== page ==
COLUMBIA, S.C. (WSPA)- Some utility customers in South Carolina have been billed more than a billion dollars for a nuclear plant that never happened. Tuesday, lawmakers met to discuss measures aimed at protecting consumers after construction of the V.C. Summer Nuclear Plant near Charleston stopped.
SCANA customers have seen an 18% increase on their bills to pay for the failed nuclear plant and now lawmakers are working to stop the rate hikes.”Right now they’re paying for a nuclear project that will not be completed and they have been paying for this project,” said Representative Peter McCoy.
It’s a project that lawmakers say investors knew wouldn’t happen as early as 2012. SCANA has collected $1.2 billion from customers to offset the money it lost. So lawmakers met to see how they could offer customers financial relief.
“We’ll cut that 18% it’ll do away with the abandonment costs on the ratepayer’s backs and it would provide for an interim rate moving forward and not having the ratepayer’s pay for this project,” explained McCoy. Some of the bills discussed include refunding money to utility customers and putting a consumer advocate in the attorney general’s office to work on the customer’s behalf.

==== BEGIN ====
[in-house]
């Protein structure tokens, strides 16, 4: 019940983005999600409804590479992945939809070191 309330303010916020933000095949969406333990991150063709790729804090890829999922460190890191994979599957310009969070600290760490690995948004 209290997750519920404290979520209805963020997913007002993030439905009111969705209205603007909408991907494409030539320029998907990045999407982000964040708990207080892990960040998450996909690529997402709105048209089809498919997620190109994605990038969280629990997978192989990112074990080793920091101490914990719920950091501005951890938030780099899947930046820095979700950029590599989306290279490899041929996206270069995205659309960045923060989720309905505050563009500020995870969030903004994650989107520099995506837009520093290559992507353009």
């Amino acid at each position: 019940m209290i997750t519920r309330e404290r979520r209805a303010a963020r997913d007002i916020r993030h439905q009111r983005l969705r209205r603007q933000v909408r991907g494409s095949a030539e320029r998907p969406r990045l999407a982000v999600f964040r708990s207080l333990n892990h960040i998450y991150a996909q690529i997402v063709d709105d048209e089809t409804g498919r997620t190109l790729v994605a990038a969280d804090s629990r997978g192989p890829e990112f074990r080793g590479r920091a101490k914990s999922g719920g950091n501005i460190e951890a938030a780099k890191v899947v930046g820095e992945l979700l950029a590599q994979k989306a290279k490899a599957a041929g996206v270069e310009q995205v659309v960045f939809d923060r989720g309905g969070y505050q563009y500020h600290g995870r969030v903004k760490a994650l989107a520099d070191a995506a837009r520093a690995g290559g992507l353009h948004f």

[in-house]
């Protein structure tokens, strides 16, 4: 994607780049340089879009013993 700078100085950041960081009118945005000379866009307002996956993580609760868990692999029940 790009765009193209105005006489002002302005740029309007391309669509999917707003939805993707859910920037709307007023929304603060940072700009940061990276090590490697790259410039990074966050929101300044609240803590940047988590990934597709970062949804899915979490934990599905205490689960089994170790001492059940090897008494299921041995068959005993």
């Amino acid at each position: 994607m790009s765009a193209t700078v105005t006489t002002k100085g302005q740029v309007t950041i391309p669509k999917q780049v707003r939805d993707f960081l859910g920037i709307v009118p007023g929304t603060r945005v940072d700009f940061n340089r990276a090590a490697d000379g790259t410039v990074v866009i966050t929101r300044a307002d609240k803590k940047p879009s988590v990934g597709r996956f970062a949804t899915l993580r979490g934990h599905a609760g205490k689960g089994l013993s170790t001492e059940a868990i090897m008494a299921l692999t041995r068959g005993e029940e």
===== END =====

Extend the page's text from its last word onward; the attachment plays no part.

Lawmakers are also considering putting Santee Cooper under the public service authority for more oversight. Santee Cooper says legislation like this could cause more problems. The utility company put up 45% of the cost for this failed nuclear plant.
Santee Cooper’s attorney, James Brogdon, was at Tuesday’s meeting. He expressed concerns the company has in regards to some of the bills proposed. “They are concerned about how that might affect investor confidence in bonds issued by the state of South Carolina,” said Brogdon.
Santee Cooper is also worried that if they can’t recover the money spent for the nuclear plant, the company will violate its contract with investors, which could lead to lawsuits.
The subcommittee unanimously approved all 6 bills aimed at protecting utility customers and putting more oversight on utility providers.
The bills will now go to the full committee, if passed it will be presented on the House floor.